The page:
‘Monkey Business’ – Ireland
The Marx Brothers' classic 1931 comedy Monkey Business sees the bumbling quartet causing mayhem aboard an ocean liner, having stowed away on board for reasons unknown. There's no real plot to speak of, and the brothers' characters aren't even given names, aside from "The Stowaways", as they embark on an hour-and-a-half of surreal comic mayhem in their own inimitable style.
Harmless enough, you would think, but not for the Irish Film Board, who banned the film on the grounds that it would "promote anarchic tendencies". Admittedly, it was a time of high tensions in Ireland, with fascism and communism both on the rise across Europe, and both the Irish Civil and Independence wars still a recent memory, but the idea that four grown men acting like children on the open seas might spark an armed insurgency seems a little extreme. The ban was eventually lifted in 2000, by which time the competition for comedy audiences included Scary Movie and O Brother, Where Art Though? Times, and audiences, had moved on.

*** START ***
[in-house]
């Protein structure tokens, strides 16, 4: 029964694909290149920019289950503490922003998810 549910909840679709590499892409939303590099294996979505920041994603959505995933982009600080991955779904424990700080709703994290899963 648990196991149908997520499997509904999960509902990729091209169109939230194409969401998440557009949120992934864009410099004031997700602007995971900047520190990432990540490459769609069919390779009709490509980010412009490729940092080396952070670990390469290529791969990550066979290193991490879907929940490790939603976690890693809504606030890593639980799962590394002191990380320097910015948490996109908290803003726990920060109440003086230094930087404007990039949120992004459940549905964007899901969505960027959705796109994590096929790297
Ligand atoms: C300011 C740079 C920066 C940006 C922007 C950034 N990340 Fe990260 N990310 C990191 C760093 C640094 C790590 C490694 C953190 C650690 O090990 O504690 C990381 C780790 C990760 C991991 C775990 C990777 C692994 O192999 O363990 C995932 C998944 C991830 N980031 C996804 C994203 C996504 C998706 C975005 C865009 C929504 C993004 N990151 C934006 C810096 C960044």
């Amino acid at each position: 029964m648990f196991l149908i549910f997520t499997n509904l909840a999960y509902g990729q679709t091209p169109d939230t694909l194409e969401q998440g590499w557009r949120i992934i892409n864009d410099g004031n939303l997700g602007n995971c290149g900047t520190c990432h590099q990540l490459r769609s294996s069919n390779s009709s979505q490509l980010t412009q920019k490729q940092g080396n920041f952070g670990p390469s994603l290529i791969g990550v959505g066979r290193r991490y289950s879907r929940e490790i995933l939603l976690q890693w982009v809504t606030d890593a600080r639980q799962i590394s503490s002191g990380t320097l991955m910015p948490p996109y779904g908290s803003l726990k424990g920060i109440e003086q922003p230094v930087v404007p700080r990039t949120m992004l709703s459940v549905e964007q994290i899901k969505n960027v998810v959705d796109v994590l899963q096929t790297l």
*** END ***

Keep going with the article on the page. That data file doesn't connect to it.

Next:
Every movie starring Claire Danes – The Philippines
Brokedown Palace stars Claire Danes and Kate Beckinsale as two western tourists who are arrested in Thailand for drug smuggling. The film was fairly critical of the Thai government, and producers couldn't obtain permission to shoot there. So they opted for the neighbouring Philippines instead. No one was surprised when the film was banned in Thailand on its release in 1999, but more surprising was then-Filipino president Joseph Estrada's decision to ban the film, and all other films starring Claire Danes, from his country's cinemas, in perpetuity, for a series of negative remarks she had made about Manila leading up to the release.